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Estate Planning – Wills, Joint Assets and Testamentary Trusts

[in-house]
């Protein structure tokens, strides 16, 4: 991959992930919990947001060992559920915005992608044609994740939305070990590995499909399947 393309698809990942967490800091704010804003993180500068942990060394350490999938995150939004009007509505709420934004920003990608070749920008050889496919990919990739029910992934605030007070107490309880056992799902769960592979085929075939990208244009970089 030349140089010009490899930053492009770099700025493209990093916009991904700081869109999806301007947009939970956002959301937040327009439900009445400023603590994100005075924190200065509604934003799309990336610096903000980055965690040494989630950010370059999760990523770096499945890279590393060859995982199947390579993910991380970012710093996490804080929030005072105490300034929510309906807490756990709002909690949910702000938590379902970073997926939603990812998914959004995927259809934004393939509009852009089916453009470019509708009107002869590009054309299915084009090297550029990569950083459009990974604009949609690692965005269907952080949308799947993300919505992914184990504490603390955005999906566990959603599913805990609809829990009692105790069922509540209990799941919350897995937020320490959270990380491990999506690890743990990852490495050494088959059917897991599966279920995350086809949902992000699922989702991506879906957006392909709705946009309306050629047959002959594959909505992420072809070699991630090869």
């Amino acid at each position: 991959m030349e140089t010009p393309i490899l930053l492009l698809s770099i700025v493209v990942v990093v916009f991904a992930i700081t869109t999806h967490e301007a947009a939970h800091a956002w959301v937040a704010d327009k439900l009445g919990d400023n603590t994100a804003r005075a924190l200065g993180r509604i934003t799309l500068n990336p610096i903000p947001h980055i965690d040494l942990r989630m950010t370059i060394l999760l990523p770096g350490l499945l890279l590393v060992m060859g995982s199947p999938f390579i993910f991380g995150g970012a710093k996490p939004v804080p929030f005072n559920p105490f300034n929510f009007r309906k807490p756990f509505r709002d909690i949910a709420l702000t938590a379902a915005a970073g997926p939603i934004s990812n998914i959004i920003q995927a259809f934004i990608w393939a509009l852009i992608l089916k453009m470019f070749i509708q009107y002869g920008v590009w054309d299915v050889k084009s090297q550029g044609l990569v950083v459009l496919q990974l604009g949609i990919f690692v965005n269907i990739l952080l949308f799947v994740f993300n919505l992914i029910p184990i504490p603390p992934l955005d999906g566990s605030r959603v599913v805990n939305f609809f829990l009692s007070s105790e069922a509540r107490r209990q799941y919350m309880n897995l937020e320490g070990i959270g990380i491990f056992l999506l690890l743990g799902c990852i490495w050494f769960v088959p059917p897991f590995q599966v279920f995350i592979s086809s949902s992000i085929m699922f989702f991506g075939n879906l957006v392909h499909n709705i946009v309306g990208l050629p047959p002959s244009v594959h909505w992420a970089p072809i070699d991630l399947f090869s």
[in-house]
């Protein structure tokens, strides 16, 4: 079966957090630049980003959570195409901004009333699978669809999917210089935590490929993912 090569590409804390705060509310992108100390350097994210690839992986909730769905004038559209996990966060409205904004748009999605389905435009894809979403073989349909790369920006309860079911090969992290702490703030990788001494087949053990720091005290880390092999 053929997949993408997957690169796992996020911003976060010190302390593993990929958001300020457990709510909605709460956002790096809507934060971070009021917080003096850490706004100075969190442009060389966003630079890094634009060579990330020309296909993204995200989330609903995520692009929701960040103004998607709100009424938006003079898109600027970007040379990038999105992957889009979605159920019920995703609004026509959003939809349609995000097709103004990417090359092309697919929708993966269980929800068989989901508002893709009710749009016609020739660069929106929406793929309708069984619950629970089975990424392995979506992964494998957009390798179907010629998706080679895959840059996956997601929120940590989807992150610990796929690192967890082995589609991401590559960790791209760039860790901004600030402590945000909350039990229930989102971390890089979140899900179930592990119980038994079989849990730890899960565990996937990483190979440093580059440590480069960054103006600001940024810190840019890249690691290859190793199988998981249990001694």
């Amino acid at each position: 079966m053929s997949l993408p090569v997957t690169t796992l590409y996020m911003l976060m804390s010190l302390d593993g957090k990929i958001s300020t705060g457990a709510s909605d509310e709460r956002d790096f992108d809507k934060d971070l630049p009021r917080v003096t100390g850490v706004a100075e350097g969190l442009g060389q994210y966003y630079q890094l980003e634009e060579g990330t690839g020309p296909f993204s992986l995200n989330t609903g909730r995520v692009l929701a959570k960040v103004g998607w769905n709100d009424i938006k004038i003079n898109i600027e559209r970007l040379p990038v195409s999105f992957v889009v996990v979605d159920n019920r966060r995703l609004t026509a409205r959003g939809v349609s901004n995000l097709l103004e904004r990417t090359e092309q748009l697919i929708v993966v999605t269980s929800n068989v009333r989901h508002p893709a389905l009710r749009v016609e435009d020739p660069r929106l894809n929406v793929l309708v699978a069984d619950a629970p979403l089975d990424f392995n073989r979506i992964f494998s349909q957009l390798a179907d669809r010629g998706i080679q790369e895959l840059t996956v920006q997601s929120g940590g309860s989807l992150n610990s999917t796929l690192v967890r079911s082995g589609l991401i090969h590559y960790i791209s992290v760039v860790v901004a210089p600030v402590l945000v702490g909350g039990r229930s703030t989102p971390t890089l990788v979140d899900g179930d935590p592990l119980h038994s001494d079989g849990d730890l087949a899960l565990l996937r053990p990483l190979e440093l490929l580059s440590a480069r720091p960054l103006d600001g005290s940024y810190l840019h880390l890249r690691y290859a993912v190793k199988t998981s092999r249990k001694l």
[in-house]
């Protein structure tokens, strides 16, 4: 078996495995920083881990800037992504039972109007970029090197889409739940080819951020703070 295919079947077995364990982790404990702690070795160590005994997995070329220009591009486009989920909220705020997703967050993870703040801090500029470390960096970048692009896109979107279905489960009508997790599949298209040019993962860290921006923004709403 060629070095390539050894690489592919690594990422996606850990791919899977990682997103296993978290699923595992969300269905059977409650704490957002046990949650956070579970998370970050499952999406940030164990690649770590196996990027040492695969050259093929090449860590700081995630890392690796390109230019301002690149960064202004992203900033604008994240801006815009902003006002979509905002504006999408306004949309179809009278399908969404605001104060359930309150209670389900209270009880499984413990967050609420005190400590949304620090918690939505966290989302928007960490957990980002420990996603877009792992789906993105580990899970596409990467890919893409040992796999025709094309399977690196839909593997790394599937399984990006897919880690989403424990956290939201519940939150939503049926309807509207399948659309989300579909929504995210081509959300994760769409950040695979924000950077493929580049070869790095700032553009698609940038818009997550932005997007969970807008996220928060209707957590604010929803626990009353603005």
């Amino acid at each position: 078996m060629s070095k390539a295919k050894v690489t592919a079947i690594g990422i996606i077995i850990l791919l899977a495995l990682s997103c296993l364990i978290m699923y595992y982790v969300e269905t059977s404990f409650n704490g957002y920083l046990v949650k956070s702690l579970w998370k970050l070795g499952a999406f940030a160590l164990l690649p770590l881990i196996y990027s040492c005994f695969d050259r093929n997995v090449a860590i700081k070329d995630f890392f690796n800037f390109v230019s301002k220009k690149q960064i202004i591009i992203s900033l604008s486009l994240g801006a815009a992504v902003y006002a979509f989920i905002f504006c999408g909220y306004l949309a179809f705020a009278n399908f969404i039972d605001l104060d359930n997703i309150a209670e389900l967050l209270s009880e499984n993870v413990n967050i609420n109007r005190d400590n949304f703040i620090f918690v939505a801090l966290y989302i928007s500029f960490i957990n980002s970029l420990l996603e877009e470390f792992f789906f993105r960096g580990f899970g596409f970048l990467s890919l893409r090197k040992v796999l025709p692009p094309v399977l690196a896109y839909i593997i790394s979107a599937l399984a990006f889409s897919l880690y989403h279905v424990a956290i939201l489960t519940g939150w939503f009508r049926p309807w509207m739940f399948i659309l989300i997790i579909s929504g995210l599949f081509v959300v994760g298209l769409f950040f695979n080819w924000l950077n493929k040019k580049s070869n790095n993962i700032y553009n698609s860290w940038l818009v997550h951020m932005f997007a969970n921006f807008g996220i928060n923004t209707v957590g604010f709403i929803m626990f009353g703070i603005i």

Estate Planning – Wills, Joint Assets and Testamentary Trusts Author: Con Koulouris Estate planning is an essential part of any financial plan. It concerns the distribution of assets upon your death. In this part of our three-part series on Estate Planning, we will explore the writing and maintenance of a formal Will, issues surrounding assets that are jointly owned and what is involved in the creation of testamentary trusts. Wills Making and maintaining a current will is a critical part of any estate plan. A will allows you to dictate how your assets are distributed after you die. In the absence of a will, your estate will be distributed strictly in accordance with the relevant state laws applicable to you. This may not be in accordance with your wishes. Everyone, even with modest assets, should have a current and valid will. In a will you will nominate an executor who is responsible for carrying out your wishes and managing the distribution of assets. It is important to select a person capable of performing the duties required as the administration of an estate can be time consuming and will likely require investing, taxation, accounting and legal input. Joint Assets Jointly owned assets, usually the family home, cannot be disposed of through a will. When one owner in a joint tenancy dies, ownership automatically reverts to the surviving owner/s. In the case of a tenancy-in-common, two or more people independently share ownership of an asset and there is no automatic transfer of their share when one owner dies. For Capital Gains Tax purposes, the deceased’s portion of the asset is treated as a separate asset. Testamentary Trusts A trust is an obligation in which a person or entity, referred to as a ‘trustee’, is legally bound to hold and manage a property for the benefit of other people; the ‘beneficiaries’. A testamentary trust is created via a Will and is activated as a result of death. The Will will detail how the trust will operate and under what terms and conditions. In your Will you can draft these to suit your needs. Advantages of Testamentary Trusts Testamentary trusts can provide flexibility, allowing income and capital to be divided between beneficiaries at the time and in amounts determined by the trustee. This makes it possible to reduce tax since distributions to beneficiaries under the age of eighteen are taxed at adult rates rather than the usual children’s penalty tax rate. A trustee may also choose to direct distributions away from particular beneficiaries. Trusts and Taxation It is the duty of the trustee to lodge a tax return for the trust. If the trust makes a profit, either the trustee or the beneficiary who receives the distribution will pay tax. If the trust fails to distribute its income, the trustee is liable for payment of the tax liability for that trust. Where the trust distributes its income, the beneficiaries must include that in their own personal tax return to be taxed at their marginal tax rate. Issues when establishing a trust Wills that include provisions for Testamentary Trusts will likely require the input of a specialist lawyer. The legal and accounting costs involved in establishing a trust need to be taken into account before entering into such an arrangement. Estate planning is a complex area. We recommend you seek the advice of a qualified professional such as an estate planning specialist to ensure your wishes with respect to your assets are carried out in full.   General Advice Disclosure: This document contains information that is general in nature. It does not take into account the objectives, financial situation or needs of any particular person. You need to consider your financial situation and needs before making any decisions based on this information. If you decide to purchase or vary a financial product, your financial adviser, AMP Financial Planning and other companies within the AMP Group may receive fees and other benefits. The fees will be a dollar amount and/or a percentage of either the premium you pay or the value of your investment. Please contact us if you want more information.

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